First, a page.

Columbus, Neb. – A demonstration project involving Nebraska Public Power District’s Gerald Gentleman Station will be used as part of a Department of Energy grant to study the potential of a new CO2 capture process.
The Department of Energy is funding $15 million towards the project that will involve ION Engineering, Inc., based in Boulder, Colo., the University of North Dakota Energy and Environmental Research Center (EERC) located in Grand Forks, N.D., the University of Alabama Department of Chemical and Biological Engineering, and NPPD. Total cost of the project is $19 million with NPPD’s share being in-kind services amounting to $750,000. This will be the first demonstration project testing ION’s unique solvent outside of a laboratory setting.
The EERC identified ION Engineering’s solvent as being a potential low-cost solution for carbon capture from the Partnership for CO2 Capture Program. The EERC contacted NPPD to determine interest in hosting a pilot carbon capture project. NPPD is a member of the Partnership for CO2 Capture (PCO2C), a partnership administered by the EERC.
“NPPD is interested in the project because our coal burning generating resources bring significant value to our customers,” said NPPD Vice-President and Chief Operating Officer Tom Kent. “We also want technologies that can capture CO2 in a cost-effective manner. Testing such technologies should be done on a larger scale to collect ‘real world’ data. We are pleased to be a participant in this project and hope to learn if the potential exists to capture carbon and advance the technologies in this area for the power industry.”
Initial laboratory test results with the solvent conducted by ION Engineering and the EERC indicate it potentially could be a more cost-effective solution for carbon capture than other solvents currently being proposed or tested. “ION is very pleased to have this opportunity to work with DOE and our project team, which includes some of the world’s leading experts in CO2 capture technology and organizations strongly committed to developing sustainable energy solutions,” noted Alfred Brown, ION Engineering’s CEO and Chairman.
“The EERC is extremely pleased to be working with ION Engineering and NPPD on this project,” said EERC Director Gerald Groenewold. “The performance of ION’s solvent was a direct result of the EERC’s Partnership for CO2 Capture Program, which has been working with an esteemed group of corporate partners to advance the state of CO2 capture by evaluating and demonstrating technologies with the most commercial viability for utility applications. Based on the program’s results, ION’s technology performed very well and has the potential to meet DOE’s goals for CO2 capture and associated costs.”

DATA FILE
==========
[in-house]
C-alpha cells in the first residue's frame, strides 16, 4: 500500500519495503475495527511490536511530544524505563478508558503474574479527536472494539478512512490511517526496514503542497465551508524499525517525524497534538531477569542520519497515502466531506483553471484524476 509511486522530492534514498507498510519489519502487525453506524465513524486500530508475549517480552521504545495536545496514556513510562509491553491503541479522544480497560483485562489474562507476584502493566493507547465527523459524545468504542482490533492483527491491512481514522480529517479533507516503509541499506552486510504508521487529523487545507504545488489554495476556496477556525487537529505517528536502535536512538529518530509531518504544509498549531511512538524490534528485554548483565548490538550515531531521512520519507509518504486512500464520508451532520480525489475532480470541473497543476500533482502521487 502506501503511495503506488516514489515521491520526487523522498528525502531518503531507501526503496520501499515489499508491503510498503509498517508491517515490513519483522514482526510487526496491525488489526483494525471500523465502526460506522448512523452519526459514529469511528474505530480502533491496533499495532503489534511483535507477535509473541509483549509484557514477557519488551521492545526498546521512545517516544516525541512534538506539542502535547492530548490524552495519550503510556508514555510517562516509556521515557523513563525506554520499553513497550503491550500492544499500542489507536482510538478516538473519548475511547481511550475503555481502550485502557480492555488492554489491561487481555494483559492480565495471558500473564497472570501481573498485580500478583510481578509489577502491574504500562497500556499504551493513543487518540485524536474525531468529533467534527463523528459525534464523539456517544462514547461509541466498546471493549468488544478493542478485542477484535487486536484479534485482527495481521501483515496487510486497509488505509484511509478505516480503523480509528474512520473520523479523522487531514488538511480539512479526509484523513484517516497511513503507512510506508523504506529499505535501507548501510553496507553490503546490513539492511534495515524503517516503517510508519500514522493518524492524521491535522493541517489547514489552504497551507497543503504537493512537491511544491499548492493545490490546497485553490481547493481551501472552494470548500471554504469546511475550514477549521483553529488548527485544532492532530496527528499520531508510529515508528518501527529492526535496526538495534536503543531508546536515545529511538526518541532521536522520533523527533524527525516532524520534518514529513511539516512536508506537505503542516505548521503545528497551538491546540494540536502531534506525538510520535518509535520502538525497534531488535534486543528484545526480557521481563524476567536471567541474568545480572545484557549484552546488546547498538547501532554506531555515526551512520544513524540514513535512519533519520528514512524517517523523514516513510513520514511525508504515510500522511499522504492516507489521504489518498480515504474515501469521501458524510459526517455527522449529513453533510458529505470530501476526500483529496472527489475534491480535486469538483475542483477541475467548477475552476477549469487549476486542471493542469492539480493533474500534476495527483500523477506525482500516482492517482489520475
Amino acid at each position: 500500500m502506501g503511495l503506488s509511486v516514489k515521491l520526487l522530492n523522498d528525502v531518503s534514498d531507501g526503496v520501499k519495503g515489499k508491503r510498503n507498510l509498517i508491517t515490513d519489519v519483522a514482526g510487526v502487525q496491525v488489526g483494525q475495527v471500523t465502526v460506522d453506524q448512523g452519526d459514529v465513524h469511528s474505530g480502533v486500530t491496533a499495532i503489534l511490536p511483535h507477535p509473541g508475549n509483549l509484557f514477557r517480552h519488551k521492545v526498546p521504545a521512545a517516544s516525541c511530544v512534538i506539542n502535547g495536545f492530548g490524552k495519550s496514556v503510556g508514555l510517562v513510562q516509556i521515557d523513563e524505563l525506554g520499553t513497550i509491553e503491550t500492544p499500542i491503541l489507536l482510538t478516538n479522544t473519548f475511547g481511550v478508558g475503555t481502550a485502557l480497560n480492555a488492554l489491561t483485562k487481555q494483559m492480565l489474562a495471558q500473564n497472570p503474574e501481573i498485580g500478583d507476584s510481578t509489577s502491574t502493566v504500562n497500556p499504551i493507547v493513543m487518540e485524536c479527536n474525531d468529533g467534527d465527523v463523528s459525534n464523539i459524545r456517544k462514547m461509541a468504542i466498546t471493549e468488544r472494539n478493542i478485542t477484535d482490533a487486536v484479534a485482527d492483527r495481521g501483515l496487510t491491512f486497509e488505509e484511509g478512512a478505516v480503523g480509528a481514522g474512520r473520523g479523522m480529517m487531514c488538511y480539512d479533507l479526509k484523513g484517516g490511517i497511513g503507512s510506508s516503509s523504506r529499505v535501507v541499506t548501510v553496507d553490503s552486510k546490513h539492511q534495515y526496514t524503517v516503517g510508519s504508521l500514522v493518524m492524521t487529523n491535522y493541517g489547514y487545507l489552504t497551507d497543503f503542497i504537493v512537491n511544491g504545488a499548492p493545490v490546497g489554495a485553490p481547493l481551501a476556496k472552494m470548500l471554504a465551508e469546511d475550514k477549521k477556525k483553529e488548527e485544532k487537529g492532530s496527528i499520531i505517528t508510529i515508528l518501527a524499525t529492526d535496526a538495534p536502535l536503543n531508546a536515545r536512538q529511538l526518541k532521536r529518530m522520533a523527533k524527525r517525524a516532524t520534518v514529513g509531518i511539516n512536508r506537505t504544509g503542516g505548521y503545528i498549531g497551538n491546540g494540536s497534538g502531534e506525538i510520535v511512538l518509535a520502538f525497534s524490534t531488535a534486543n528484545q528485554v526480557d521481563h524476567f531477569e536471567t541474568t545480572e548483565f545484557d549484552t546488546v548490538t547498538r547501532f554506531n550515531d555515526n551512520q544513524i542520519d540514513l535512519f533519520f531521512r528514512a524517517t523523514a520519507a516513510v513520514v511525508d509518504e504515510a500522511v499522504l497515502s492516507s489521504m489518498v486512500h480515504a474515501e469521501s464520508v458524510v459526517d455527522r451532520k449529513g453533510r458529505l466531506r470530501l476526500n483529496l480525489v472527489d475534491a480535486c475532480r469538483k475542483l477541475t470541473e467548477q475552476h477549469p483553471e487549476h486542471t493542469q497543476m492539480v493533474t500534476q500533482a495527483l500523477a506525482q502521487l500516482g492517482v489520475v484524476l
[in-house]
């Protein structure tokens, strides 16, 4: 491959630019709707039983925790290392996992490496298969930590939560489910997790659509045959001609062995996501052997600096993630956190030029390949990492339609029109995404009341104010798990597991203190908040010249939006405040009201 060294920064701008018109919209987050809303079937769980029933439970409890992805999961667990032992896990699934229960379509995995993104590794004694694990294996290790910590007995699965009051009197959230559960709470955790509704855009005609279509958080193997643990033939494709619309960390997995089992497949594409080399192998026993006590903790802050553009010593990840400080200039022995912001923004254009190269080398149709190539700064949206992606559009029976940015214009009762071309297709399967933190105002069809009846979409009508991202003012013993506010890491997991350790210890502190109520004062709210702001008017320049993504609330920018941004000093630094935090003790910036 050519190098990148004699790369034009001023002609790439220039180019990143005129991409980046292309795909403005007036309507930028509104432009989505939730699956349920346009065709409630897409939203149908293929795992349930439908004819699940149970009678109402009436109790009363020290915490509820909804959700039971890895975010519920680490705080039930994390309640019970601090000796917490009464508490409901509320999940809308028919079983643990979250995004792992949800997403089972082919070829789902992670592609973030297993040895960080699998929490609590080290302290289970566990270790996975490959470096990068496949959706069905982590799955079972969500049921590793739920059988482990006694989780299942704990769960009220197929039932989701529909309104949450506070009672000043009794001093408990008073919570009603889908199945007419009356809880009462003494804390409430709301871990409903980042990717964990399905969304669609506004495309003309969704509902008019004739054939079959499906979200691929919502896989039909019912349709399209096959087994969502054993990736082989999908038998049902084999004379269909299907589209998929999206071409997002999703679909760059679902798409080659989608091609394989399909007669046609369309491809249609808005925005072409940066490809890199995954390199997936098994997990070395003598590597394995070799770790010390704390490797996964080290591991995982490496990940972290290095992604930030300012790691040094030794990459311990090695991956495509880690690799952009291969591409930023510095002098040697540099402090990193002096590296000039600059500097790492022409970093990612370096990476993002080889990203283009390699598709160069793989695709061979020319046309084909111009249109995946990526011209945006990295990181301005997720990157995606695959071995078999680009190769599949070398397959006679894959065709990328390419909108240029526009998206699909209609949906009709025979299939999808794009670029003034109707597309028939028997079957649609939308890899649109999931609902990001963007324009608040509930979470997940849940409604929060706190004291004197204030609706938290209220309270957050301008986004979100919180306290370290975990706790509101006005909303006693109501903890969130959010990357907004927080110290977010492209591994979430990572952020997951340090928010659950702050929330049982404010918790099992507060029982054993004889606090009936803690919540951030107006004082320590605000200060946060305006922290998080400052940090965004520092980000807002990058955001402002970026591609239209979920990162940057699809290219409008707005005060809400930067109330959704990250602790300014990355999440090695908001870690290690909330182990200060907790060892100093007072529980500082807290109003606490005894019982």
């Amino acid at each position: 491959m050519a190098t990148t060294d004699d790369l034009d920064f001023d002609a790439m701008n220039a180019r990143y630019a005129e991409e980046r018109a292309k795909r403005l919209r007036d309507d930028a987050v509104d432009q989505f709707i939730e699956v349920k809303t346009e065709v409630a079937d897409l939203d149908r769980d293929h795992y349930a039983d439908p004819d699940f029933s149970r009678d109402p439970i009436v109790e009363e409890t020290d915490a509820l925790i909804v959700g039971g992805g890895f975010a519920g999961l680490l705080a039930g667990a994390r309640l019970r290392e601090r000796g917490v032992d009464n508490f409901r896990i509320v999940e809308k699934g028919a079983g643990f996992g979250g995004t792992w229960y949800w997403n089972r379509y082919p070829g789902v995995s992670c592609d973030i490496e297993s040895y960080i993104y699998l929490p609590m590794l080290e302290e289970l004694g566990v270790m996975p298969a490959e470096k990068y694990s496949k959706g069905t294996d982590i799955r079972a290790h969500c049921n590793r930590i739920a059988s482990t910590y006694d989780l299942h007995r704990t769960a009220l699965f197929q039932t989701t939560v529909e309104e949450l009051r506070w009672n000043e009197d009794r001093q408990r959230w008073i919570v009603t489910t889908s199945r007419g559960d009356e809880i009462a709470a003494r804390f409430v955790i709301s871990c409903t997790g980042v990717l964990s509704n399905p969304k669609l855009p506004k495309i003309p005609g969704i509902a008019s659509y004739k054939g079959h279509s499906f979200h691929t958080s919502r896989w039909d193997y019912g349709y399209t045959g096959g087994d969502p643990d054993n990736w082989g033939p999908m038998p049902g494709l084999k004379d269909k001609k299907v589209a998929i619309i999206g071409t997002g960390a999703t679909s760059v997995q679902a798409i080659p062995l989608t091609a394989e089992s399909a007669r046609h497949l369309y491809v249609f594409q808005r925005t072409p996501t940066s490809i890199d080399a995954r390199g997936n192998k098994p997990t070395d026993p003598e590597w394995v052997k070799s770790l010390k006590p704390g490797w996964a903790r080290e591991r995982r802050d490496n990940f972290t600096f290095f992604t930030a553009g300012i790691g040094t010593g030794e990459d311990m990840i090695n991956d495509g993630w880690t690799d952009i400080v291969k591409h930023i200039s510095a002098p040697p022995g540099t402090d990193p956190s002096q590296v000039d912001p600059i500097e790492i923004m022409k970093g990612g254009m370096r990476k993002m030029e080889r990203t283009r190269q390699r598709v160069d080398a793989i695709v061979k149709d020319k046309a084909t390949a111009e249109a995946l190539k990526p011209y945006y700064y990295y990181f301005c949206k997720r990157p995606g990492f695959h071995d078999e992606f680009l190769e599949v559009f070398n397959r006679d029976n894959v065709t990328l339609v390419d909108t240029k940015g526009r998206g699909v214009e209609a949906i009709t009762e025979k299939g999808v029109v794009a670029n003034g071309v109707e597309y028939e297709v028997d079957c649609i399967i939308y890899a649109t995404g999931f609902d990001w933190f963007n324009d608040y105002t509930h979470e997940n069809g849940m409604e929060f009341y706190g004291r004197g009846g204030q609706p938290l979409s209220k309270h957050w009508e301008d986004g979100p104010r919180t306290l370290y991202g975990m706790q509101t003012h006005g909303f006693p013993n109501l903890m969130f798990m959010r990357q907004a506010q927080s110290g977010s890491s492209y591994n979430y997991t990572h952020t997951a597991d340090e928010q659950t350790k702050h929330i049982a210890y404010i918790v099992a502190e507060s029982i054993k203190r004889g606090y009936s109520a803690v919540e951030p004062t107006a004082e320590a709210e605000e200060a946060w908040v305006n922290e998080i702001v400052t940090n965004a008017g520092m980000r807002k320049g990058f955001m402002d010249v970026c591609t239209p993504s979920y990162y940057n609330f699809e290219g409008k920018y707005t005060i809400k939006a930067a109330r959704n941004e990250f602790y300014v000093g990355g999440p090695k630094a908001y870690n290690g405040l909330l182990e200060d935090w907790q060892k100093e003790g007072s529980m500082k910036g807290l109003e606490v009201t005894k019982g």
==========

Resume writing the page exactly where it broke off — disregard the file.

The demonstration project will be operated by ION Engineering and will be designed so that the carbon dioxide capture equipment installed will divert a small percentage of the exhaust gas from Unit 2 at Gerald Gentleman Station, a 700-megawatt unit. Less than one-half of a percent of the exhaust gas will be diverted for carbon dioxide capture and then will be returned to the unit’s exhaust. It is anticipated this process will have minimal impact on the plant’s operations. The facility footprint needed for the demonstration project is small and will utilize sectionalized pre-fabricated carbon dioxide capture equipment delivered by tractor trailer and modular home-styled offices for personnel and data management equipment. Personnel from the ION Engineering and EERC will monitor the project and analyze testing results.
The project will begin October 1 and will be conducted in three phases (e.g. site prep/design; construction; testing/deconstruction) with each phase lasting approximately 15 months; and concluding June 30, 2017. NPPD will be securing the appropriate permits for the pilot project with the Nebraska Department of Environmental Quality.
NPPD will provide oversight for the engineering, construction, operations, maintenance, safety, security, procurement, environmental permitting, etc., as well as operational support for the test facilities.